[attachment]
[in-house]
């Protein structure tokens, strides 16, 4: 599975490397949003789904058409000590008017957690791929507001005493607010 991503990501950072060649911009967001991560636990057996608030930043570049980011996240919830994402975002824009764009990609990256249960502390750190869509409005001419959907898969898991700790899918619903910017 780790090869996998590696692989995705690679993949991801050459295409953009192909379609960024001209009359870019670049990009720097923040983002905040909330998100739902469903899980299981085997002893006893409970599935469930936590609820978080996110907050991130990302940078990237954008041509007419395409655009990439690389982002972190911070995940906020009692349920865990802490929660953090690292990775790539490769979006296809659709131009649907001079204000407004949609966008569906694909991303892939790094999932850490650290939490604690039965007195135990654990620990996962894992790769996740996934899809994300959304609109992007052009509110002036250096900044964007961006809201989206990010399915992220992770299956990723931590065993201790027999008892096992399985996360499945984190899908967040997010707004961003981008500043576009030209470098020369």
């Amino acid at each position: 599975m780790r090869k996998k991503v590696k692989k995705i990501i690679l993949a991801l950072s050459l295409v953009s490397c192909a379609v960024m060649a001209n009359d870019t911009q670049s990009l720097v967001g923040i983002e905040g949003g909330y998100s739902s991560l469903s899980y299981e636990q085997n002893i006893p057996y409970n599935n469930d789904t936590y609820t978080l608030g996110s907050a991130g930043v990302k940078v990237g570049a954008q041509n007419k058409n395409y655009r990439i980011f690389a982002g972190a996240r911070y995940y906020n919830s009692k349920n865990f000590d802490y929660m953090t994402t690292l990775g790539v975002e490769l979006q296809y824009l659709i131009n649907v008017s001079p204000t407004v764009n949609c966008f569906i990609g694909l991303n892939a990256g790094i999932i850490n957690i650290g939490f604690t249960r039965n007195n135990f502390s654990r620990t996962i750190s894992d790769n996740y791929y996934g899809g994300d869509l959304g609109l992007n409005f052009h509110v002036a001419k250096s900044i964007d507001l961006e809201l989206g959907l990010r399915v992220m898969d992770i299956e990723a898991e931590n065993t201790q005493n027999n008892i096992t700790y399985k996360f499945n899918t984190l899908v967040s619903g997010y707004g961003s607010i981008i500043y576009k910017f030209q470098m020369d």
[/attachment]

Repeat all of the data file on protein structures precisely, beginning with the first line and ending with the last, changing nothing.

[in-house]
């Protein structure tokens, strides 16, 4: 599975490397949003789904058409000590008017957690791929507001005493607010 991503990501950072060649911009967001991560636990057996608030930043570049980011996240919830994402975002824009764009990609990256249960502390750190869509409005001419959907898969898991700790899918619903910017 780790090869996998590696692989995705690679993949991801050459295409953009192909379609960024001209009359870019670049990009720097923040983002905040909330998100739902469903899980299981085997002893006893409970599935469930936590609820978080996110907050991130990302940078990237954008041509007419395409655009990439690389982002972190911070995940906020009692349920865990802490929660953090690292990775790539490769979006296809659709131009649907001079204000407004949609966008569906694909991303892939790094999932850490650290939490604690039965007195135990654990620990996962894992790769996740996934899809994300959304609109992007052009509110002036250096900044964007961006809201989206990010399915992220992770299956990723931590065993201790027999008892096992399985996360499945984190899908967040997010707004961003981008500043576009030209470098020369």
């Amino acid at each position: 599975m780790r090869k996998k991503v590696k692989k995705i990501i690679l993949a991801l950072s050459l295409v953009s490397c192909a379609v960024m060649a001209n009359d870019t911009q670049s990009l720097v967001g923040i983002e905040g949003g909330y998100s739902s991560l469903s899980y299981e636990q085997n002893i006893p057996y409970n599935n469930d789904t936590y609820t978080l608030g996110s907050a991130g930043v990302k940078v990237g570049a954008q041509n007419k058409n395409y655009r990439i980011f690389a982002g972190a996240r911070y995940y906020n919830s009692k349920n865990f000590d802490y929660m953090t994402t690292l990775g790539v975002e490769l979006q296809y824009l659709i131009n649907v008017s001079p204000t407004v764009n949609c966008f569906i990609g694909l991303n892939a990256g790094i999932i850490n957690i650290g939490f604690t249960r039965n007195n135990f502390s654990r620990t996962i750190s894992d790769n996740y791929y996934g899809g994300d869509l959304g609109l992007n409005f052009h509110v002036a001419k250096s900044i964007d507001l961006e809201l989206g959907l990010r399915v992220m898969d992770i299956e990723a898991e931590n065993t201790q005493n027999n008892i096992t700790y399985k996360f499945n899918t984190l899908v967040s619903g997010y707004g961003s607010i981008i500043y576009k910017f030209q470098m020369d």